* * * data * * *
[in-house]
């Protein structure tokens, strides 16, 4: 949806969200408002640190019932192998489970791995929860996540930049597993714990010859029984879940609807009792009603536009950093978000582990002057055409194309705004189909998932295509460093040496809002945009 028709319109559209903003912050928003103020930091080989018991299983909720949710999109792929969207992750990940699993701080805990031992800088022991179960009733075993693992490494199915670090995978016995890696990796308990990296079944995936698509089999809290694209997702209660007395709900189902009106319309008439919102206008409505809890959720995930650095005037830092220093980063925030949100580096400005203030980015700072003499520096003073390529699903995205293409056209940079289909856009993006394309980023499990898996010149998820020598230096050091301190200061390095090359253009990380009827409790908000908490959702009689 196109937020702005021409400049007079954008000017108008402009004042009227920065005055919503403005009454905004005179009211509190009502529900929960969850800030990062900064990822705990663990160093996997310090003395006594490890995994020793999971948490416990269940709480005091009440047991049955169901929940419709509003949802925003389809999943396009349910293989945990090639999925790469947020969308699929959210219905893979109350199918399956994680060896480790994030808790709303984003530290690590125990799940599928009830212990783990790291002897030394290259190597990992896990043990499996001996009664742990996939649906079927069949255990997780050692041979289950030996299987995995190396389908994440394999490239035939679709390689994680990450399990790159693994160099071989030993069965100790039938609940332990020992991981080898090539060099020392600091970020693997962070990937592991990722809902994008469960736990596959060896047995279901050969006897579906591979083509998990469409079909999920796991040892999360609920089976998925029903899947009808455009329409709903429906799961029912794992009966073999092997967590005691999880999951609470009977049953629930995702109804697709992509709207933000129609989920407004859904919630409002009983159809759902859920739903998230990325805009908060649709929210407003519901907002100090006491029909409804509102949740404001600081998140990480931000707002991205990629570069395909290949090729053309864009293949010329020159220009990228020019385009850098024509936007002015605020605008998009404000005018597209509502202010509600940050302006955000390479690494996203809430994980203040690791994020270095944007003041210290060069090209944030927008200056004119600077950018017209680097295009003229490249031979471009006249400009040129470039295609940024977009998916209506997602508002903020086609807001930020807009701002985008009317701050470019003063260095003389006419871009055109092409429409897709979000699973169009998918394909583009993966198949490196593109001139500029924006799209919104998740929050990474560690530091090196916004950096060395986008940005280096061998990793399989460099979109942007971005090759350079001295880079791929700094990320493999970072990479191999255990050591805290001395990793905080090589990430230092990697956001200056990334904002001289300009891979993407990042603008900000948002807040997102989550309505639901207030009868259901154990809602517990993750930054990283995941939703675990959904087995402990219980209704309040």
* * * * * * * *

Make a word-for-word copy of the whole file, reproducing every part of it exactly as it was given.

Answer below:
[in-house]
């Protein structure tokens, strides 16, 4: 949806969200408002640190019932192998489970791995929860996540930049597993714990010859029984879940609807009792009603536009950093978000582990002057055409194309705004189909998932295509460093040496809002945009 028709319109559209903003912050928003103020930091080989018991299983909720949710999109792929969207992750990940699993701080805990031992800088022991179960009733075993693992490494199915670090995978016995890696990796308990990296079944995936698509089999809290694209997702209660007395709900189902009106319309008439919102206008409505809890959720995930650095005037830092220093980063925030949100580096400005203030980015700072003499520096003073390529699903995205293409056209940079289909856009993006394309980023499990898996010149998820020598230096050091301190200061390095090359253009990380009827409790908000908490959702009689 196109937020702005021409400049007079954008000017108008402009004042009227920065005055919503403005009454905004005179009211509190009502529900929960969850800030990062900064990822705990663990160093996997310090003395006594490890995994020793999971948490416990269940709480005091009440047991049955169901929940419709509003949802925003389809999943396009349910293989945990090639999925790469947020969308699929959210219905893979109350199918399956994680060896480790994030808790709303984003530290690590125990799940599928009830212990783990790291002897030394290259190597990992896990043990499996001996009664742990996939649906079927069949255990997780050692041979289950030996299987995995190396389908994440394999490239035939679709390689994680990450399990790159693994160099071989030993069965100790039938609940332990020992991981080898090539060099020392600091970020693997962070990937592991990722809902994008469960736990596959060896047995279901050969006897579906591979083509998990469409079909999920796991040892999360609920089976998925029903899947009808455009329409709903429906799961029912794992009966073999092997967590005691999880999951609470009977049953629930995702109804697709992509709207933000129609989920407004859904919630409002009983159809759902859920739903998230990325805009908060649709929210407003519901907002100090006491029909409804509102949740404001600081998140990480931000707002991205990629570069395909290949090729053309864009293949010329020159220009990228020019385009850098024509936007002015605020605008998009404000005018597209509502202010509600940050302006955000390479690494996203809430994980203040690791994020270095944007003041210290060069090209944030927008200056004119600077950018017209680097295009003229490249031979471009006249400009040129470039295609940024977009998916209506997602508002903020086609807001930020807009701002985008009317701050470019003063260095003389006419871009055109092409429409897709979000699973169009998918394909583009993966198949490196593109001139500029924006799209919104998740929050990474560690530091090196916004950096060395986008940005280096061998990793399989460099979109942007971005090759350079001295880079791929700094990320493999970072990479191999255990050591805290001395990793905080090589990430230092990697956001200056990334904002001289300009891979993407990042603008900000948002807040997102989550309505639901207030009868259901154990809602517990993750930054990283995941939703675990959904087995402990219980209704309040």